Instead of indulging in bluster and provocative rhetoric, the UK should make clear that Nato has no designs on the country
It has not taken long for the Ukraine crisis to be seized on by vested interests in the west. Nato commanders and British generals, as well as those lobbying for a new Trident nuclear missile fleet, are warning about the potential dangers of a resurgent Russia. Whatever their motives, the messages behind this strategic rhetoric are clear enough: Nato forces may be pulling out of Afghanistan but the alliance still has a role; cuts in the British army should be restored; and the UK’s nuclear arsenal will deter Russia in a new cold war.
General Philip Breedlove, Nato’s supreme commander, has warned that Russia had assembled a “very, very sizeable and very, very ready” force on Ukraine’s eastern border that could be planning to head for Transnistria, a Russian-speaking enclave that declared independence from Moldova in 1991. “That is very worrisome,” Breedlove said, adding that Nato should rethink the positioning and readiness of its forces in eastern Europe.
Meanwhile, General (now Lord) Richard Dannatt, former head of the British army, says diplomacy must be backed up by greater military capability. Rather than committing itself to removing all its 20,000 troops from Germany, where they have been stationed since the end of the second world war, a newly formed brigade of 3,000 soldiers should be deployed there, Dannatt said. In an article in the Daily Telegraph, he described tensions between east and west as “uncomfortable shadows of the Thirties“.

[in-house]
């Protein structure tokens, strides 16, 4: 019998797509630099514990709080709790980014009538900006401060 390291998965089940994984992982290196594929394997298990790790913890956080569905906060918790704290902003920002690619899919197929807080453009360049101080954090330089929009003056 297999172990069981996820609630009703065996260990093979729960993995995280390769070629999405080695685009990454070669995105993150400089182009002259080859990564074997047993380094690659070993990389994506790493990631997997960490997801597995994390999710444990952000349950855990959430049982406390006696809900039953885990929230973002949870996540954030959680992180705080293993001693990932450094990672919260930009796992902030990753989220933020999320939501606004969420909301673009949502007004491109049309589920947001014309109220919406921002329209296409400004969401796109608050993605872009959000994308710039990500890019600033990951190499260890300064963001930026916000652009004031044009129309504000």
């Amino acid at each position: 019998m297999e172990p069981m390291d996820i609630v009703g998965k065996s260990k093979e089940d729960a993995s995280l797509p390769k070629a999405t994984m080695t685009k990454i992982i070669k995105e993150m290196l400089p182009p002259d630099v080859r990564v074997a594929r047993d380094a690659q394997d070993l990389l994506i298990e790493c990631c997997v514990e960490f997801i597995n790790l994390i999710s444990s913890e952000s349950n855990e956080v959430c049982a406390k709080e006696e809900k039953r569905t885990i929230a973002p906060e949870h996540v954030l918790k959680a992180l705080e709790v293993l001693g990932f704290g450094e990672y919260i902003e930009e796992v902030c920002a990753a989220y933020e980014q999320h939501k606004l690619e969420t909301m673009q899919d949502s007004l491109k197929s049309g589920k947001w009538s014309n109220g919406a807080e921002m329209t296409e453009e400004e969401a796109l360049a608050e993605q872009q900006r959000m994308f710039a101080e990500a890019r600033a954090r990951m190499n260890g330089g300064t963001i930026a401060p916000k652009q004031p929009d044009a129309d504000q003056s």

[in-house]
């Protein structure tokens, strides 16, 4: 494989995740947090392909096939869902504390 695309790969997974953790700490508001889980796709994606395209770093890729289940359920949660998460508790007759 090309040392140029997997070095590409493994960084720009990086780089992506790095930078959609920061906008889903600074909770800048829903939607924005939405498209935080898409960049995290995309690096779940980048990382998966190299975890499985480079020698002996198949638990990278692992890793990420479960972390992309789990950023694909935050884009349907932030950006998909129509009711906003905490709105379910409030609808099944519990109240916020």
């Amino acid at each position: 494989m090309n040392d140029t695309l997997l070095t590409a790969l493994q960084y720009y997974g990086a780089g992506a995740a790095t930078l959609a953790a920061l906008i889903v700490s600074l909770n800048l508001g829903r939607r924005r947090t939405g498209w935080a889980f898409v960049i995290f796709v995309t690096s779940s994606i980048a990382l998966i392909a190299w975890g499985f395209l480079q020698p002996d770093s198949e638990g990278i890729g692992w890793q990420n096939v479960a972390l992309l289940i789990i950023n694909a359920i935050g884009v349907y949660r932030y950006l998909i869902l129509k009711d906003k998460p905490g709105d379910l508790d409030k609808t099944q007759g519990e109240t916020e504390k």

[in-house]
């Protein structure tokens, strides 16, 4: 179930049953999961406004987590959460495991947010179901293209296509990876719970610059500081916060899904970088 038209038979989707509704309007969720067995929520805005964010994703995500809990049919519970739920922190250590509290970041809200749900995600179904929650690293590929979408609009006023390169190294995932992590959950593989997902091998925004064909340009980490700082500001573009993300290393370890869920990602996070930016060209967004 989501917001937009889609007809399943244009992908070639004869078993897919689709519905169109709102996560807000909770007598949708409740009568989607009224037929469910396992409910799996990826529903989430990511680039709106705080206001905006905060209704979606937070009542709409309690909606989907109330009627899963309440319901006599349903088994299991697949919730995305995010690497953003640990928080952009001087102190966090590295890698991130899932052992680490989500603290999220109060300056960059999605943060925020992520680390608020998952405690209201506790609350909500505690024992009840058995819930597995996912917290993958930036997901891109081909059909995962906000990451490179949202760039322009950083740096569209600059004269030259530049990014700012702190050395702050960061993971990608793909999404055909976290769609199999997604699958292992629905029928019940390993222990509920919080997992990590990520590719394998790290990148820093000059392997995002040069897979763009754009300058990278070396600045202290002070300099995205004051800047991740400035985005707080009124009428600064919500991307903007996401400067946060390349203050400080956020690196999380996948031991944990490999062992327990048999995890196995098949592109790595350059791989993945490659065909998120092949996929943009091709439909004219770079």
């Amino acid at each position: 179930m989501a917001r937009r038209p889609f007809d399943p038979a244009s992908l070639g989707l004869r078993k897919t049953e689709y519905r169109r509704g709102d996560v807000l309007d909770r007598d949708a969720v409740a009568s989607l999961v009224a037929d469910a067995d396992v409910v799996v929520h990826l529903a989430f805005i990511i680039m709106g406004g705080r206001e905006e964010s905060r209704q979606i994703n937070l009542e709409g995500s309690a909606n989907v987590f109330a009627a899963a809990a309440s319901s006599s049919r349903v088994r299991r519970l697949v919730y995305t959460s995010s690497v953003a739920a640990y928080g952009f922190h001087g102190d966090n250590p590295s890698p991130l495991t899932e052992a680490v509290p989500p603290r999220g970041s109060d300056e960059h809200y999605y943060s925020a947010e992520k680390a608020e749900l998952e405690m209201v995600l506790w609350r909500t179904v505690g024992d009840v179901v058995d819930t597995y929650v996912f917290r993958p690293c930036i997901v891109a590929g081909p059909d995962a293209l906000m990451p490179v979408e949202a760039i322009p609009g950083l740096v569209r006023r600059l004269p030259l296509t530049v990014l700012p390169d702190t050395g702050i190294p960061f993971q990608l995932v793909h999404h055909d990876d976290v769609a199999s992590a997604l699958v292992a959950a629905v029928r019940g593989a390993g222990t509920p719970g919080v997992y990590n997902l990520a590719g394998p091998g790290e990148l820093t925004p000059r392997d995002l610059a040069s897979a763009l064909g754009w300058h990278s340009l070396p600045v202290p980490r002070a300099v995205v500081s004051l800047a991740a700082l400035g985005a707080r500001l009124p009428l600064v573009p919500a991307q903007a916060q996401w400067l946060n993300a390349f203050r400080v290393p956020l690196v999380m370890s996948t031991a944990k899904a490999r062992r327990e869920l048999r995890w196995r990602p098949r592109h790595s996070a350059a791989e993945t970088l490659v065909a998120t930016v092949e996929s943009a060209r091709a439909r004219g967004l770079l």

British generals, past and present, are deeply unhappy about the government’s decision to cut the regular army by 20%, from 102,000 to 82,000 by 2020. “Military manoeuvre capability … takes us generations to create and we may need it sooner than we think,” the head of the army General Sir Peter Wall told a meeting earlier this month hosted by the Chatham House thinktank.
“We have only got to look to the tension in the Ukraine to see a situation that was not foreseen and is confounding our previous assumptions about stability across Europe,” he said. “The sense of what some have described as moral disarmament in the west … may already be a factor in others’ expectations of our reaction to provocation.” He continued: “Having ready [land-based] forces sends strategic messages to potential adversaries that will shape their behaviour towards us, ab initio … they serve as a deterrent.”
A threat of deploying British soldiers against Russian forces (500 are being sent on a Nato exercise in the Baltic) may be a slightly more realistic deterrent than a Trident long-range nuclear ballistic missile, but it will not help to prevent more violent ethnic disputes along the national state borders of central and eastern …read more